EAST RUTHERFORD, N.J. — In the week leading up to Super Bowl XLVIII, Denver Broncos quarterback Peyton Manning patiently fielded questions about his legacy, his health, his faith, his family and most everything else.
His temper finally flared Sunday when the word “embarrassing” was attached to a question about the Broncos’ 43-8 loss at MetLife Stadium on Sunday.
“It’s not embarrassing at all,” Manning said. “I would never use that word. There are a lot of professional football players in that locker room who put a lot of hard work and effort into being here and into playing in that game. The word ‘embarrassing’ is an insulting word, to tell you the truth.”
Similarly, Denver coach John Fox reacted strongly when asked what he would say to anyone who would question Manning’s greatness in light of a postseason record that fell to 11-12 and a Super Bowl record that fell to 1-2
“I can’t really say it out loud right here,” Fox said. “I’d get in trouble. ‘Ludicrous’ would be proper English.”
Both coach and quarterback admitted the Broncos weren’t at their best on Sunday. But both preferred to credit the Seahawks.
“I think we played a great football team,” Manning said. “We needed to play really well in order to win, and we didn’t come anywhere close to that. We weren’t sharp offensively from the very get-go.”
Denver fell behind on the first play from scrimmage, when center Manny Ramirez didn’t hear Manning’s cadence correctly and snapped the ball over his head for a safety.
The Broncos went three-and-out on their second possession, and Seattle followed with a field goal.
Manning was picked off on Denver’s next two possessions. The first, by Kam Chancellor, set up Seattle’s first touchdown. The second, by Malcolm Smith, was returned for a touchdown. Just that quickly, the Broncos were down 22-0 in the second quarter.
“They have an excellent defense,” Manning said. “Certainly to get behind and give them the lead played into their hands. That’s what they do to a lot of teams. … We got behind early and never could make a run to catch up.”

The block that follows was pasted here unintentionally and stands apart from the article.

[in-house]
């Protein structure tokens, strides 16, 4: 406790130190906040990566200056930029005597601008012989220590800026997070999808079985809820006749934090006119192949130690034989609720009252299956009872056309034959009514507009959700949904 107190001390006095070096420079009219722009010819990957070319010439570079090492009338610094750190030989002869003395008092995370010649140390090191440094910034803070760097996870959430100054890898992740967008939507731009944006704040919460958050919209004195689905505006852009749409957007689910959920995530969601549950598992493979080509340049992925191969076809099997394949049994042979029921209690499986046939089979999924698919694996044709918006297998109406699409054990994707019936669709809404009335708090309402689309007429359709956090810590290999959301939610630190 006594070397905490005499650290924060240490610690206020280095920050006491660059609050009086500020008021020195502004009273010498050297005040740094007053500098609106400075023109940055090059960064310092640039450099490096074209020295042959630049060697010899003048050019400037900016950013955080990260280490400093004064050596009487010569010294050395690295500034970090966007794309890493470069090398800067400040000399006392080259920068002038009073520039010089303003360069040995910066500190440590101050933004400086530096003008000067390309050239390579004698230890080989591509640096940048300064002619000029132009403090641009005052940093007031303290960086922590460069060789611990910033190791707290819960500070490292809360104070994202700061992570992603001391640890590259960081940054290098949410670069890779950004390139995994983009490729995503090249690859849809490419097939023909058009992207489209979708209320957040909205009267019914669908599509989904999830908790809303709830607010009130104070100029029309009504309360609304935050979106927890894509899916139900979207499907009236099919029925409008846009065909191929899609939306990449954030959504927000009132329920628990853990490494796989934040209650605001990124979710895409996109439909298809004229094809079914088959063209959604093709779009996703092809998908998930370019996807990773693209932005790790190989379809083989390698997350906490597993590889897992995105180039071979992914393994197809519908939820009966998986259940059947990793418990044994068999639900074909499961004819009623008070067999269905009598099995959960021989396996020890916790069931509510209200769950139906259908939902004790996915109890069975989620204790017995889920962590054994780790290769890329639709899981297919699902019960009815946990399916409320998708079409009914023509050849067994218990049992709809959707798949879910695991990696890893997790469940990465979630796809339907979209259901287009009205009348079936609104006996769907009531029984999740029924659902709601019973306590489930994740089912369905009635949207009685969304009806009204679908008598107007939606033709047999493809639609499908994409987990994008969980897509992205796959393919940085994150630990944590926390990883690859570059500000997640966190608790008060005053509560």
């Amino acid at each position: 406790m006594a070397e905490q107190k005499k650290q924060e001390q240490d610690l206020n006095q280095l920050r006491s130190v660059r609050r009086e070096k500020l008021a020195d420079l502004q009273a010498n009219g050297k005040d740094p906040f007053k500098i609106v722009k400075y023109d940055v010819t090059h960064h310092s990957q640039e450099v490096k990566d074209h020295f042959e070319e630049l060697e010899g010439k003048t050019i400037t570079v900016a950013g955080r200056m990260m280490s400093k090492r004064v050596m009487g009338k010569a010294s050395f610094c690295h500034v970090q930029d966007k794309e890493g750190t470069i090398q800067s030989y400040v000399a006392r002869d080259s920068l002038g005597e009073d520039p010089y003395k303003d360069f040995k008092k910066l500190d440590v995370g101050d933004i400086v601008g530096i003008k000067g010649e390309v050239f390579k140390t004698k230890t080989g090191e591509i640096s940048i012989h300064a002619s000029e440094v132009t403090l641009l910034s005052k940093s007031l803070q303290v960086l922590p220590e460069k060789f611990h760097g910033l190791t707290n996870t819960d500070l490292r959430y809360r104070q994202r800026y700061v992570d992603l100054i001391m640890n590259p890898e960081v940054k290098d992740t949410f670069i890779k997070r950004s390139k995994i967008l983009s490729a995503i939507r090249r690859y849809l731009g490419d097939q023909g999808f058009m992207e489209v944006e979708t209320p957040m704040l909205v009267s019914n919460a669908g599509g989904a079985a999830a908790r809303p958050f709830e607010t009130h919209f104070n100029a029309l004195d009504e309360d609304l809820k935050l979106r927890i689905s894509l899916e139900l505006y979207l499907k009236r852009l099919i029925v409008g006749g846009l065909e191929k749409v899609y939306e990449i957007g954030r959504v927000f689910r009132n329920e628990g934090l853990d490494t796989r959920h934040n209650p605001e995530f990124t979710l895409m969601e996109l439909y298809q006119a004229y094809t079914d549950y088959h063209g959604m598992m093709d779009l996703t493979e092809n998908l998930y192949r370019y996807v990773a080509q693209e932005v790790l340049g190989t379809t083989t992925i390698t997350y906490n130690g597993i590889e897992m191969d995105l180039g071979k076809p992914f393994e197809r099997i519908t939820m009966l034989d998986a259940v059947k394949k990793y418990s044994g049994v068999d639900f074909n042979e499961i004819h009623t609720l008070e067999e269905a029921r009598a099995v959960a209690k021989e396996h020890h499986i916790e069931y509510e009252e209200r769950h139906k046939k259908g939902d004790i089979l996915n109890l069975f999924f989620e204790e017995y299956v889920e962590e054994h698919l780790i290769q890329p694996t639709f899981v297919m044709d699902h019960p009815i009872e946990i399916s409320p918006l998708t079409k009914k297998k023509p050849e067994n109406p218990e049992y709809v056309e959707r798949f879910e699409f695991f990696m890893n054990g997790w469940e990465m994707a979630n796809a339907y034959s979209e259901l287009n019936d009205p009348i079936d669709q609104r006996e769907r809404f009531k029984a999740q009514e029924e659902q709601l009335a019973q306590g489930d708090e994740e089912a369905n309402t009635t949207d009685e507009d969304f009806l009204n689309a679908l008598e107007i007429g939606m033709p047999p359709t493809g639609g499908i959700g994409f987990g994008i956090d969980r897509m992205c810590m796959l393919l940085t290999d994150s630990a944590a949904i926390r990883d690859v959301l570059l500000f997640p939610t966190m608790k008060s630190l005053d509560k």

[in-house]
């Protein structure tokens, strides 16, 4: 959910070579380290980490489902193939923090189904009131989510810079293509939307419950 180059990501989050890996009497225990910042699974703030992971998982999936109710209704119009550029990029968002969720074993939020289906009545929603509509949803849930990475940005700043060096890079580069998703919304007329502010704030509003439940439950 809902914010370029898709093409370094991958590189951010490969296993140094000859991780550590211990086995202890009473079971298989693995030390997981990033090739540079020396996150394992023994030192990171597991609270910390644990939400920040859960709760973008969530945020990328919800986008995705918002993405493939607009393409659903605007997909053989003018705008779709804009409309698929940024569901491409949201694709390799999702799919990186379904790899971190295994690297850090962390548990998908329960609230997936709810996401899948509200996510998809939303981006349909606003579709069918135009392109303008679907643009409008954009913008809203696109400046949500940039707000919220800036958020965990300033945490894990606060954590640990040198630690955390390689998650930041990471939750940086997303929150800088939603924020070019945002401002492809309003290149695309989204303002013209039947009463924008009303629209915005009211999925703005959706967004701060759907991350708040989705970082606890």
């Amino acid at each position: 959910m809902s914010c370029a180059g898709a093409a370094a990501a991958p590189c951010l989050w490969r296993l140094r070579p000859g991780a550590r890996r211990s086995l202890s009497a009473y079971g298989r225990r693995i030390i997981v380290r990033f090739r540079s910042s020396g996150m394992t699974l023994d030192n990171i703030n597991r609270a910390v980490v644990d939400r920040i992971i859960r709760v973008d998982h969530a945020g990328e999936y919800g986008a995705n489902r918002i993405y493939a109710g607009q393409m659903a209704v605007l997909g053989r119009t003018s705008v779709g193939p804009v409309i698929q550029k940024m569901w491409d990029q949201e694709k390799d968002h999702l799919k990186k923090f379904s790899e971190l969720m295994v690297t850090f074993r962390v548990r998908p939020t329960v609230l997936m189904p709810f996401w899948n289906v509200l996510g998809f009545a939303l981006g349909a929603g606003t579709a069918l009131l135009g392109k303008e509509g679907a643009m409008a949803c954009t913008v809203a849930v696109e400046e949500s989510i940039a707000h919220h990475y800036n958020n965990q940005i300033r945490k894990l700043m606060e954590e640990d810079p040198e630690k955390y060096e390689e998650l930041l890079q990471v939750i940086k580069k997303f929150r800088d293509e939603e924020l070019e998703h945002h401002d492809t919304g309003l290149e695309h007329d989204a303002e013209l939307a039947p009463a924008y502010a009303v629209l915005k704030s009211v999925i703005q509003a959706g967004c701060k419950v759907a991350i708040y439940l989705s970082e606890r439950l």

Manning completed 34 of 49 passes for 280 yards a touchdown and two interceptions, good for a quarterback rating of 73.5. The completions marked a Super Bowl record.
“I told him he had a great season, a record-breaking season,” Fox said. “And he just came up a little short tonight.”
Manning won his NFL-record fifth most valuable player award after a season he set NFL single-season record with 5,477 passing yards and 55 touchdown passes while directing and offense that scored a league-record 606 points.
However, against the Seahawks defense, the only thing separating Denver from becoming the first Super Bowl team to be shut out was a 14-yard pass to Demaryius Thomas on the final play of the third quarter.
“It’s just one of those nights,” said John Elway, the Broncos’ former star quarterback who is now executive vice president of football operations. “I give the credit to the defensive side, but we just can’t make the mistakes that we made, especially against a good football team. … You’re not going to beat a really good football team if you turn it over four times. (Manning) had a tremendous year. He’ll use this and hopefully learn from this, and we’re going to go at it again next year.
Manning, 37, was thinking the same way. He already had ruled out retirement – win or lose. He repeated thatSunday, saying that he and the Broncos would try to channel the disappointment of this defeat into a happier end to their 2014 season.
“I think this team used last year’s playoff loss to fuel us,” Manning said. “I thought it made us a better team this year. And hopefully we can use this to fuel us this off-season into next season as well.”